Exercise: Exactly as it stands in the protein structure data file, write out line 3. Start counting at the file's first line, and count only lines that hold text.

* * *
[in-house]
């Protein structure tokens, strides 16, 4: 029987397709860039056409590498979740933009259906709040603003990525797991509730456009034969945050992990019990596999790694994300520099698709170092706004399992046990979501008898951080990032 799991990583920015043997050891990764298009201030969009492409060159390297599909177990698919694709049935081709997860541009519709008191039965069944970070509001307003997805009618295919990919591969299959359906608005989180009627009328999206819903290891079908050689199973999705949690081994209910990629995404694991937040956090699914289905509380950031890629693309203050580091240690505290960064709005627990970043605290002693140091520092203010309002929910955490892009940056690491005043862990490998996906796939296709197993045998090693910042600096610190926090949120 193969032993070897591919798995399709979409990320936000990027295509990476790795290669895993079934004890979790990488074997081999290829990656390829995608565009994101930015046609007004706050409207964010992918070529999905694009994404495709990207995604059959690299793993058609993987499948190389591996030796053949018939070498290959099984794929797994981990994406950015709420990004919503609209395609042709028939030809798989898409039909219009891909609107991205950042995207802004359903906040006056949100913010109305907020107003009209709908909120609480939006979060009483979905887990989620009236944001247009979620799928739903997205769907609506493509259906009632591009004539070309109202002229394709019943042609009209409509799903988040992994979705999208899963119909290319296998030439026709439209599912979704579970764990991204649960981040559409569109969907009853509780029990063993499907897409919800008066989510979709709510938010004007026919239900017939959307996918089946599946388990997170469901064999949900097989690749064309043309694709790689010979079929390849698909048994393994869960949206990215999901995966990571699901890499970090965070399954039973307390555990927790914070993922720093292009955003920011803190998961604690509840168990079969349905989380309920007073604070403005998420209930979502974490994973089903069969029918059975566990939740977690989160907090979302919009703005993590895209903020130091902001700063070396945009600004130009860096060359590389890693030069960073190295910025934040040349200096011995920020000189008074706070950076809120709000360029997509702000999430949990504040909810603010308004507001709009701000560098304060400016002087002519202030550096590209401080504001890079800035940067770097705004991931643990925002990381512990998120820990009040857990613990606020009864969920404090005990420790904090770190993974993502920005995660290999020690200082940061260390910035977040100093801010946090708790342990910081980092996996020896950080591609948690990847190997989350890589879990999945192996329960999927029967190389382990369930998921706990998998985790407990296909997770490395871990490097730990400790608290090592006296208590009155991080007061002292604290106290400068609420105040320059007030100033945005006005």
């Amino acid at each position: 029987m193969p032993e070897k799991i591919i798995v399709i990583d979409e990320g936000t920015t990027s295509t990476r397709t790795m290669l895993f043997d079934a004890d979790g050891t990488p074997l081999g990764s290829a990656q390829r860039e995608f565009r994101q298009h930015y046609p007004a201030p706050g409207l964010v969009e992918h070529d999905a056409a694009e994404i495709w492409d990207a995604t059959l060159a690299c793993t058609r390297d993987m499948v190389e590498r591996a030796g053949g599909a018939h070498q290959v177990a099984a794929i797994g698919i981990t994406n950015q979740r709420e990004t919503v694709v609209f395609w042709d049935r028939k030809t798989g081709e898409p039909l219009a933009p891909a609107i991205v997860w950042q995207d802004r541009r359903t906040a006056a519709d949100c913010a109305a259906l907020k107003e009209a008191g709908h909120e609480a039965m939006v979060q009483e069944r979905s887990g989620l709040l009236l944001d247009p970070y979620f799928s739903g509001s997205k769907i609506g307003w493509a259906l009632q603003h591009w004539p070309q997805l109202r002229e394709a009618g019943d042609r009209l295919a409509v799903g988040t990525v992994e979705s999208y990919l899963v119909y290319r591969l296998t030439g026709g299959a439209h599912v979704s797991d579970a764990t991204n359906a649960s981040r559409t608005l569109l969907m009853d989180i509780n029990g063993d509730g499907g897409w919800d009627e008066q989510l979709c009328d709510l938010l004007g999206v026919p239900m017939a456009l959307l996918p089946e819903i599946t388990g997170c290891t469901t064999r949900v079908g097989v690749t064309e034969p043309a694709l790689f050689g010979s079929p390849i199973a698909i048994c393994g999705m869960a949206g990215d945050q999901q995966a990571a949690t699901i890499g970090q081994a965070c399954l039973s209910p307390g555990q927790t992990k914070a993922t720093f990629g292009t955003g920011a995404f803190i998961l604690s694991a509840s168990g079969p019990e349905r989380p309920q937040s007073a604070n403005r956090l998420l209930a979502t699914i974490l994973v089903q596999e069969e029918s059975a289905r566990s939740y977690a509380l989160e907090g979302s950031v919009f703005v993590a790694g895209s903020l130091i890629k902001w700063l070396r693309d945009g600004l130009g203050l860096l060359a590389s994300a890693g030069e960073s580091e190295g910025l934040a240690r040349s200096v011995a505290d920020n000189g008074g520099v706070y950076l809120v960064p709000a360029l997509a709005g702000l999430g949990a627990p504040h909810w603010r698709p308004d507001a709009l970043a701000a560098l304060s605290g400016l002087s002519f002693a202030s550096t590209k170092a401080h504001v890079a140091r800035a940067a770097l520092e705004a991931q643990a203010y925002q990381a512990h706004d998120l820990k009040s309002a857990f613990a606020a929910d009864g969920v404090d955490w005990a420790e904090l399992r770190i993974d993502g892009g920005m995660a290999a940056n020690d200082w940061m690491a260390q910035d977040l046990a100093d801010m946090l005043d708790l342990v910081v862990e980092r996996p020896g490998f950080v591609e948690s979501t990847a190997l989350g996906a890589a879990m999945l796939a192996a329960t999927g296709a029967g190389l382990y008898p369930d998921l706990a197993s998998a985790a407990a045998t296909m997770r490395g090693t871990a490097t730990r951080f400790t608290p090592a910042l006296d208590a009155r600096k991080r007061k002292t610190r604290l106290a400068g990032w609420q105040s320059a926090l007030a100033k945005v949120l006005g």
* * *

């Amino acid at each position: 029987m193969p032993e070897k799991i591919i798995v399709i990583d979409e990320g936000t920015t990027s295509t990476r397709t790795m290669l895993f043997d079934a004890d979790g050891t990488p074997l081999g990764s290829a990656q390829r860039e995608f565009r994101q298009h930015y046609p007004a201030p706050g409207l964010v969009e992918h070529d999905a056409a694009e994404i495709w492409d990207a995604t059959l060159a690299c793993t058609r390297d993987m499948v190389e590498r591996a030796g053949g599909a018939h070498q290959v177990a099984a794929i797994g698919i981990t994406n950015q979740r709420e990004t919503v694709v609209f395609w042709d049935r028939k030809t798989g081709e898409p039909l219009a933009p891909a609107i991205v997860w950042q995207d802004r541009r359903t906040a006056a519709d949100c913010a109305a259906l907020k107003e009209a008191g709908h909120e609480a039965m939006v979060q009483e069944r979905s887990g989620l709040l009236l944001d247009p970070y979620f799928s739903g509001s997205k769907i609506g307003w493509a259906l009632q603003h591009w004539p070309q997805l109202r002229e394709a009618g019943d042609r009209l295919a409509v799903g988040t990525v992994e979705s999208y990919l899963v119909y290319r591969l296998t030439g026709g299959a439209h599912v979704s797991d579970a764990t991204n359906a649960s981040r559409t608005l569109l969907m009853d989180i509780n029990g063993d509730g499907g897409w919800d009627e008066q989510l979709c009328d709510l938010l004007g999206v026919p239900m017939a456009l959307l996918p089946e819903i599946t388990g997170c290891t469901t064999r949900v079908g097989v690749t064309e034969p043309a694709l790689f050689g010979s079929p390849i199973a698909i048994c393994g999705m869960a949206g990215d945050q999901q995966a990571a949690t699901i890499g970090q081994a965070c399954l039973s209910p307390g555990q927790t992990k914070a993922t720093f990629g292009t955003g920011a995404f803190i998961l604690s694991a509840s168990g079969p019990e349905r989380p309920q937040s007073a604070n403005r956090l998420l209930a979502t699914i974490l994973v089903q596999e069969e029918s059975a289905r566990s939740y977690a509380l989160e907090g979302s950031v919009f703005v993590a790694g895209s903020l130091i890629k902001w700063l070396r693309d945009g600004l130009g203050l860096l060359a590389s994300a890693g030069e960073s580091e190295g910025l934040a240690r040349s200096v011995a505290d920020n000189g008074g520099v706070y950076l809120v960064p709000a360029l997509a709005g702000l999430g949990a627990p504040h909810w603010r698709p308004d507001a709009l970043a701000a560098l304060s605290g400016l002087s002519f002693a202030s550096t590209k170092a401080h504001v890079a140091r800035a940067a770097l520092e705004a991931q643990a203010y925002q990381a512990h706004d998120l820990k009040s309002a857990f613990a606020a929910d009864g969920v404090d955490w005990a420790e904090l399992r770190i993974d993502g892009g920005m995660a290999a940056n020690d200082w940061m690491a260390q910035d977040l046990a100093d801010m946090l005043d708790l342990v910081v862990e980092r996996p020896g490998f950080v591609e948690s979501t990847a190997l989350g996906a890589a879990m999945l796939a192996a329960t999927g296709a029967g190389l382990y008898p369930d998921l706990a197993s998998a985790a407990a045998t296909m997770r490395g090693t871990a490097t730990r951080f400790t608290p090592a910042l006296d208590a009155r600096k991080r007061k002292t610190r604290l106290a400068g990032w609420q105040s320059a926090l007030a100033k945005v949120l006005g």